This brings me to the distinction between morals and righteousness, which is one for the mind of to-day to keep as clearly as possible before it. I have said that the refuge in God is not a question of morals; but it is one of righteousness. Between righteousness and morals, the difference is important.

Morals stand for a code of observances; righteousness for a direction of the life.

Morals represent just what the word implies, the customs of an age, a country, or a phase in civilization. They have no absolute standard. The morals of one century are not those of another. The morals of one race are not those of another even in the same century. In many respects, the morals of the Oriental differ radically from those of the Occidental, age-long usage being behind each. It is as hard to convince either that his are the inferior as it would be to make him think so of his mother-tongue. I once asked a cultivated Chinaman, a graduate of one of the great American universities and a Christian of the third generation, in what main respect he thought China superior to the United States. “In morals,” he replied, promptly; but even as a Christian educated in America his theory of morals was different from ours.

Among ourselves in the United States, the essence of morals is by no means a subject of unanimous agreement. You might say that a standard of morals is entirely a matter of opinion. There are millions of people who think it is immoral to play cards, to go to the theatre, to dance, or to drink wine. There are millions of other people who hold all these acts to be consistent with the highest moral conduct.

Moreover, wherever the emphasis is thrown on morals as distinct from righteousness, there is a tendency to put the weight on two or three points in which nations or individuals excel, and to ignore the rest. For example, not to go outside ourselves, the American people may be fairly said to exemplify two of the great virtues: On the whole they are, first, sober; secondly, continent. As a result we accentuate morals in these respects, but not in any others.

For instance, the current expression, “an immoral man,” is almost certain to apply only under the two headings cited above, and probably only under one. All other morals and immoralities go by the board. We should not class a dishonest man as an immoral man, nor an untruthful man, nor a profane, or spiteful, or ungenial, or bad-tempered, man. Our notion of morals hardly ever rises above the average custom of the community in which we happen to live. Except in the rarest instances, we never pause to reflect as to whether the customs of that community are or are not well founded. The consequence is that our cities, villages, countrysides, and social groupings are filled with men and women moral enough as far as the custom of the country goes, but quite noticeably unrighteous.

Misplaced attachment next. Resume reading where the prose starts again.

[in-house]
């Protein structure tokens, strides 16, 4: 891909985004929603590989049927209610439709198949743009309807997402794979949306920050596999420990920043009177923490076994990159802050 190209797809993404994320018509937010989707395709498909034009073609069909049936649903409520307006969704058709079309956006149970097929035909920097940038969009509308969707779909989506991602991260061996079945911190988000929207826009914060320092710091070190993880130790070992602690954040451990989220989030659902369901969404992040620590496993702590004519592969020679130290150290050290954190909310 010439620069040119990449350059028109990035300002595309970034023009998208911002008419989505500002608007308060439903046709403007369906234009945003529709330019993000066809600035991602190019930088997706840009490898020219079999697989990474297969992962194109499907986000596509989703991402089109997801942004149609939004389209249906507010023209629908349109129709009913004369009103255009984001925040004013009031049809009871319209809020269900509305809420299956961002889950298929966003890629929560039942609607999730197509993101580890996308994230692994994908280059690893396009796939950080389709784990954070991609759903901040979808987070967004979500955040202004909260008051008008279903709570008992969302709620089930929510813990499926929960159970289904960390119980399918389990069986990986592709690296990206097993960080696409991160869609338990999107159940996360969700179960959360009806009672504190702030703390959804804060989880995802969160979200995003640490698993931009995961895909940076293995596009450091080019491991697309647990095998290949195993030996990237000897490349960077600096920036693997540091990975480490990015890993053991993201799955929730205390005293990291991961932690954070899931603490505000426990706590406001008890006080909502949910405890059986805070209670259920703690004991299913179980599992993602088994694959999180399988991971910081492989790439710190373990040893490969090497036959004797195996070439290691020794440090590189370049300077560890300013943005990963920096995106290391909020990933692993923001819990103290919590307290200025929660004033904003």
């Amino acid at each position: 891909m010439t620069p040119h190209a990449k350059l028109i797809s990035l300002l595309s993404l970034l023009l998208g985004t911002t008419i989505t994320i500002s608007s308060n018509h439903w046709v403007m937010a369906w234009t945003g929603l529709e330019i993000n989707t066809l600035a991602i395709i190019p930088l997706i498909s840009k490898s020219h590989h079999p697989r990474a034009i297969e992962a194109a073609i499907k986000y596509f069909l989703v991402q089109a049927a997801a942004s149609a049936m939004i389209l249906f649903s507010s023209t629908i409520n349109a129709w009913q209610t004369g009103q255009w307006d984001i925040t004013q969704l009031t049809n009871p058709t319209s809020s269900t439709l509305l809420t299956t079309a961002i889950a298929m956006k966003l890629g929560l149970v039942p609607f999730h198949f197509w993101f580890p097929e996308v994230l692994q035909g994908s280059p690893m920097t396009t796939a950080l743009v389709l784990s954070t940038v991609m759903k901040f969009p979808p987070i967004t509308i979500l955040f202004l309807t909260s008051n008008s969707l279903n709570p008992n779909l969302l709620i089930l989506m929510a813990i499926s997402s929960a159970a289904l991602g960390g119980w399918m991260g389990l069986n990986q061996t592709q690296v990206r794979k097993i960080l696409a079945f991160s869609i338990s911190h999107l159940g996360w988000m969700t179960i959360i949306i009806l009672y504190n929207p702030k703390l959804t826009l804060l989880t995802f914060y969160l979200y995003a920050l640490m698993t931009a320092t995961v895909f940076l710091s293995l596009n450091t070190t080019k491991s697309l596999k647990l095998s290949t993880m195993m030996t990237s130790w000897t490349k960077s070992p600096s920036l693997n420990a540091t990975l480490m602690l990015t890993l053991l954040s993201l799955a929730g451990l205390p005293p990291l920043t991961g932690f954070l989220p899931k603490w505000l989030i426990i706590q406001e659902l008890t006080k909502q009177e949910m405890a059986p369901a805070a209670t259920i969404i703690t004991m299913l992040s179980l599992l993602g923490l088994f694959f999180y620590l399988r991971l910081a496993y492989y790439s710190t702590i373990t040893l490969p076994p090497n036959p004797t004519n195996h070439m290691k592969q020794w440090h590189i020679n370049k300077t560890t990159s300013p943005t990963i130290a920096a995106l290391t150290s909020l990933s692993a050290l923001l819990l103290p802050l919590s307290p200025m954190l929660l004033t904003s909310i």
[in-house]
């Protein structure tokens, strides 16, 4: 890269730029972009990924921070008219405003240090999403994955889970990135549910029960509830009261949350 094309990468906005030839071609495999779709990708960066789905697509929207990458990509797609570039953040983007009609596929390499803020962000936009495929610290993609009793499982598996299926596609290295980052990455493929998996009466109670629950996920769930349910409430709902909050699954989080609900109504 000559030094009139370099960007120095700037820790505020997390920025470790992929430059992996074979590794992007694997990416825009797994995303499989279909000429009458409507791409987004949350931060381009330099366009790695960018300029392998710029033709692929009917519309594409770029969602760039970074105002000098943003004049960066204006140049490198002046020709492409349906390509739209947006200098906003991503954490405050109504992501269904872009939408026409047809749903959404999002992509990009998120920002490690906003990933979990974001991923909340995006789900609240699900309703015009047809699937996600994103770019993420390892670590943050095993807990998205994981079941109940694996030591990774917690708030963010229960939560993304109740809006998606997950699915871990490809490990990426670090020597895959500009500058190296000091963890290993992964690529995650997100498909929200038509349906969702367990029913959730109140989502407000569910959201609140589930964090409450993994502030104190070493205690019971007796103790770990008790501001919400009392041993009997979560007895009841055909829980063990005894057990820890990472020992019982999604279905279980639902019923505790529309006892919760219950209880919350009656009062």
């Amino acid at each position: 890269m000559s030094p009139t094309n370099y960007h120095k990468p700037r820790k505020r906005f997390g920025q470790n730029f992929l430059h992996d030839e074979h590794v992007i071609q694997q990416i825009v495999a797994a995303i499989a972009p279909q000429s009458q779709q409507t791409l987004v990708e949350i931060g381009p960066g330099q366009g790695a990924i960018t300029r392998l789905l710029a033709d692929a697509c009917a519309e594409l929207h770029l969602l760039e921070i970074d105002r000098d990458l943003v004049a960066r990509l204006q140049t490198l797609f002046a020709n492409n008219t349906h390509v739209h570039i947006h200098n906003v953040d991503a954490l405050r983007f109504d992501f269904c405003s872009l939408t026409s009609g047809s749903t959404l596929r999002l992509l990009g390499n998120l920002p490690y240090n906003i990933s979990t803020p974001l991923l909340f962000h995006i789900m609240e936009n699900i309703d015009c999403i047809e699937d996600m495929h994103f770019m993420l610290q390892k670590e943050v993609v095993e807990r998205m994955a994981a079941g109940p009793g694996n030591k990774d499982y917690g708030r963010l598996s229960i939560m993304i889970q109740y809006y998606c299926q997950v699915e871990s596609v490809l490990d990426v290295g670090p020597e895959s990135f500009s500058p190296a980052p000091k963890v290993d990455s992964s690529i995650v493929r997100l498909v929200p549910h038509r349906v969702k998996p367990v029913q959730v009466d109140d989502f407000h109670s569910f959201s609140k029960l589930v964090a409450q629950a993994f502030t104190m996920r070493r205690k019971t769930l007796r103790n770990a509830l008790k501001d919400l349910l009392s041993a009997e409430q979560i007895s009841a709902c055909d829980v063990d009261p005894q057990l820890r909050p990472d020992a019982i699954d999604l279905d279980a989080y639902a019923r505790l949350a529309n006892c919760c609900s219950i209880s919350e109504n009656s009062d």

It is also a fact that where you find one or two virtues singled out for observance and the rest obscured there you find, too, throngs of outwardly “moral” people with corroded hearts. Villages, churches, and all the quieter communities are notorious for this, the peculiarity having formed for a hundred and fifty years the stockin-trade of novelists. Sobriety and continence being more or less in evidence the assumption is that all the requirements have been fulfilled. The community is “moral” not withstanding the backbitings, heart-burnings, slanders, cheatings, envies, hatreds, and bitternesses that may permeate it through and through. As I write, the cramped, venomous, unlovely life of the American small town is the favourite theme of our authors and readers of fiction. Since a number of the works now on the market have met with national approval, one must assume that the pictures they paint are accurate. The conditions are appalling, but, according to the custom of the country, they are “moral.” The shadow of insobriety and incontinence doesn’t touch the characters who move across these pages, and yet the level of the life is pictured as debased, and habits as hideous.


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